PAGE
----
When we are moved by a complex community problem (whether it be poverty, global warming, community safety; or another local need or deficiency) we are tempted to try to quickly provide a programmatic fix; to design services to fill the gaps and fix the problems.
The result of our eagerness, however, can be a community that feels dis-empowered and dependent. We have all seen the results to a community in which people have become passive recipients of expensive services rather than active agents in their own and their families’ lives.
Services are important and necessary to meet some community needs. An asset based approach to community development (ABCD), however, helps us to distinguish between those needs that can best be met by family, friends, and a well connected community/neighbourhood; those needs best met through co-operation (and collaboration!) between services and communities; and those that can only be delivered through services. ABCD supports each of these groups to best perform its role in a community that is flourishing.
We will be taking a “deep-dive” into how we can use an strengths based approach in responding to complex issues (using Domestic Violence as an example) in our January Faith in Action workshop with the inspiring Dr Richard Harmer as our host again.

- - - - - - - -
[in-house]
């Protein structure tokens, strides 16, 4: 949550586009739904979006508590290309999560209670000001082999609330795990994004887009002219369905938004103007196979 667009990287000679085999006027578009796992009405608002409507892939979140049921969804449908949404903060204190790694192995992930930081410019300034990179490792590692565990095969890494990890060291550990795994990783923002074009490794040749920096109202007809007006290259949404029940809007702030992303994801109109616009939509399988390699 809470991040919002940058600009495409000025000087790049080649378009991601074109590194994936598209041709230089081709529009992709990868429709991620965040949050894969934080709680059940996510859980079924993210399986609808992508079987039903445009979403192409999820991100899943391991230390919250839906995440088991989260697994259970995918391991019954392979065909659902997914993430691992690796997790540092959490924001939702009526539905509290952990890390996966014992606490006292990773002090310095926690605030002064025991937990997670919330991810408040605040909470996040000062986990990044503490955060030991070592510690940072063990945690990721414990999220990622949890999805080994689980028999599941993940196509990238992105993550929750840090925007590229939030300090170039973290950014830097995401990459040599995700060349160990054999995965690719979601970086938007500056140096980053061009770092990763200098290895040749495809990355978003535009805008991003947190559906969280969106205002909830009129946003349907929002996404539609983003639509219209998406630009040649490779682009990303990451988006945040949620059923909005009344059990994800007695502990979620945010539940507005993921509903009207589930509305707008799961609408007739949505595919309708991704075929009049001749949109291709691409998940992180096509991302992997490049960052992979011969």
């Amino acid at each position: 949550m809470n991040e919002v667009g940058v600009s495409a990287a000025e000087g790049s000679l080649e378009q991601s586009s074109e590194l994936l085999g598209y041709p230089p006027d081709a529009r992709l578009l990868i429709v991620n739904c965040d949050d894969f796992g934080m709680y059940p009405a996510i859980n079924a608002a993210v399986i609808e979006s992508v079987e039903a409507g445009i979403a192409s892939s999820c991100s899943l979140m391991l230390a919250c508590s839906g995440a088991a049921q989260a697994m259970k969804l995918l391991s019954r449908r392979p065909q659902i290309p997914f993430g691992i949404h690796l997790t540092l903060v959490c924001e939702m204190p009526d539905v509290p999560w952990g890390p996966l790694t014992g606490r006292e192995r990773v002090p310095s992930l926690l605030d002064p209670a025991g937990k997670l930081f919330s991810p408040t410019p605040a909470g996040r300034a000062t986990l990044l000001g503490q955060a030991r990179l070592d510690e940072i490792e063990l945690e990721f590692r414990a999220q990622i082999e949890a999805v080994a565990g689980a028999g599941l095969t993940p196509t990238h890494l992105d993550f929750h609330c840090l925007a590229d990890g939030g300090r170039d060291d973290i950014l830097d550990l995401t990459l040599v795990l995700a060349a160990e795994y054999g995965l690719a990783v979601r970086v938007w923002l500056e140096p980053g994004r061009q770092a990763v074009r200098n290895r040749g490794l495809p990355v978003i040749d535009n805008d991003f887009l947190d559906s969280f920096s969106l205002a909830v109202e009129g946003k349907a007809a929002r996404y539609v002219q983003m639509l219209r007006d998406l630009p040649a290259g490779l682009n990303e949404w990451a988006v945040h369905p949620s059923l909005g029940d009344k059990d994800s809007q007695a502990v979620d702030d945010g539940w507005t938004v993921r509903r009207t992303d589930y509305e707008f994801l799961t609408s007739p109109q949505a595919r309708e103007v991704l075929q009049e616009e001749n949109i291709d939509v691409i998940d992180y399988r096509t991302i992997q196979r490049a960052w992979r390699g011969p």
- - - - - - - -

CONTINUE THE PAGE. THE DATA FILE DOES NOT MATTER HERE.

More details on the website
In the meantime, if this interests you, I would like to suggest checking out the following short resource: A Glass Half Full: how an asset approach can improve community health and well-being. (30pg PDF)
While coming for a community health perspective in the UK; the authors of this report have a lot to contribute to our more general approaches to community work here in Australia (or anywhere).
The success stories of this little resource teach us:
- We can be inspired by what is already working in our community (even if it is only something small) and generate more of it (like I talked about in my earlier blog post on bright spots).
- We must cherish all people! When we see all people as valuable contributors we recognise that as soon as people are talking to each other they are working on the solutions. Suddenly it’s not all up to me!
- A strength based approach will actively build capacity, safety and confidence among communities.
- Participatory tools create shared ambitions, empower local communities and build ownership of improvement and regeneration processes.
- By building pride in achievements and a realisation of what they have to contribute, communities create confidence in their ability to be producers not recipients of development.
If you would like to learn more about this then consider coming along to one of our Faith in Action Workshops.
To contribute to this conversation please leave a comment below and subscribe to this blog in the top right hand corner.